Saul the King

Searching His Word
  Seeking His Heart

We have been following young David the shepherd boy for a while with songs (or psalms) that he may have first composed on the hillside. Great things are ahead for David, but before we get to that, let’s take a look at what else was going on in Israel at the time.

Samuel was the people’s adviser and spiritual leader, serving as the last judge of Israel. He had seen them through many battles with neighboring towns and particularly with the Philistines, but now, the people wanted, no, they demanded to have a king!

Samuel’s heart was broken. He felt rejection, but the Lord said to him,

… it is not you they have rejected, but they have rejected me as their king. I Samuel 8:7

Samuel told the people of God’s warning of the fallacies of kingship, but they cried all the more to have a king. They wanted to be “like other nations” who had kings. Here they had God Himself as their king. Their hearts were not in the right place.

At times in our lives, we may continuously reject God’s leadership even though He strives with us. At some point, He may give us over to our selfish desires until we learn lessons from our actions.

God relented and told Samuel,

“Listen to them and give them a king.” I Samuel 8:22

Who would it be? Well, there was…

…Saul, an impressive young man without equal among the Israelites—a head taller than any of the others. I Samuel 9:2

Saul got the job! For a while things went okay. In fact, Samuel told Saul that a procession of prophets were coming.

“The Spirit of the Lord will come upon you in power, and you will prophesy with them; and you will be changed into a different person. I Samuel 10:6

Saul led the men in battles to protect his people as well as others. He ended up reigning for forty-two years, but little by little, we discover that though Saul may have been a head taller than the others, his heart was not as big as his head. Maybe another way of saying he was big-headed!


In one incident after another, Saul failed to follow the leadership of Samuel the prophet, and thus failed to follow the commands of God.

Eventually, Samuel told Saul,

“You have acted foolishly. You have not kept the command the Lord your God gave you. Now your kingdom will not endure; the Lord has sought out a man after his own heart. I Samuel 13:13-14

How sad when the Lord blesses someone richly, but they take matters into their own hands instead of seeking the Lord’s will in their lives. Samuel constantly warned the people that they must turn to the Lord, but they were busy pattering after Saul who sought after his own will.

The Lord was ready to lead Samuel to anoint another person. 

Next week, quite a surprise for our young shepherd boy!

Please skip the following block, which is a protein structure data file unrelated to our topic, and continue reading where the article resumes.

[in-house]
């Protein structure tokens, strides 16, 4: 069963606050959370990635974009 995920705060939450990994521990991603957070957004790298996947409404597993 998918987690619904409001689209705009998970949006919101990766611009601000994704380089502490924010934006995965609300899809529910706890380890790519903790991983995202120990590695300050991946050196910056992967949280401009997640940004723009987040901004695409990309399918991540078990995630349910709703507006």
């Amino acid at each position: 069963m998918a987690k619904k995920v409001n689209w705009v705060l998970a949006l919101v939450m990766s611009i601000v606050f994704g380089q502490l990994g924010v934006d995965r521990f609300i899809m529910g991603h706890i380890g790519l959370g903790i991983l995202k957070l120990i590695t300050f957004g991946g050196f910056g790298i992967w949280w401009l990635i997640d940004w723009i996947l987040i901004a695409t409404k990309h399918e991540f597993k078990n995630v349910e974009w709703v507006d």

~ Joyce ~


Lessons from the Daffodils

Searching His Word   Seeking His Heart

Searching His Word
Seeking His Heart

Let’s take a break from Matthew to consider the daffodils we are enjoying these days. Two weeks ago I hopped in the car to run some errands when what to my wandering eyes should appear but Forsythia! And in the next block—daffodils!

“This is only February,” I said out loud. Since then, I’ve heard at least three people say they have been trying to talk to their blossoms and buds, urging them to go back in—all to no avail. 

Now I just wouldn’t want an incident like this to slip by without gleaning a lesson to be learned, so let’s think it through.

We reason that it isn’t time for the flowers to be bloom yet. We surmise that more bad weather will yet come. The temperatures will drop, maybe to freezing, maybe snow! Their petals will freeze. They’ll shrivel up and die!

But they don’t listen. They stand there in defiance just like our (terrible-two) two-year-olds or middle schoolers or high school know-it-alls or even our adult children. We can see ahead; we know the devastation they face, we try to warn them, but off they go into destruction.

Whew! I guess that’s one lesson we can imagine from our little yellow friends. Let’s look at another.

Daffodils were made to bloom. They happen to usually be the ones to herald in the Spring, but mostly, they were made to respond to warm soil in rising temperatures with nourishing rain and that’s exactly what they have done. They have been obedient to their calling. They have no calendars tucked under their leafy arms; they simply respond according to who they are.

We, too, were made to respond to the Creator’s wooing, but He gave us the gift of choice. Over and over in the Old Testament, we are encouraged to be obedient. Moses said:

Obey these instructions as a lasting ordinance for you and your descendants. Exodus 12:24

In the New Testament, Jesus made it clear that obedience was still important and that we would be blessed by it.

“Blessed are those who hear the word of God and obey it.” Luke 11:28 

He also told us to teach obedience to others. He said “Go,” “baptize,” 

“…and teach them to obey everything I have commanded you.” And the best part… “I am with you always to the end of the age.” Matthew 28:20

Oh, that we could naturally respond to the Savior like the daffodils do—the sun is shining, the rains have come, the ground is warm, let’s go! Indeed, we can become responsive to what He gives us; we simply must choose to do so.

~ Joyce ~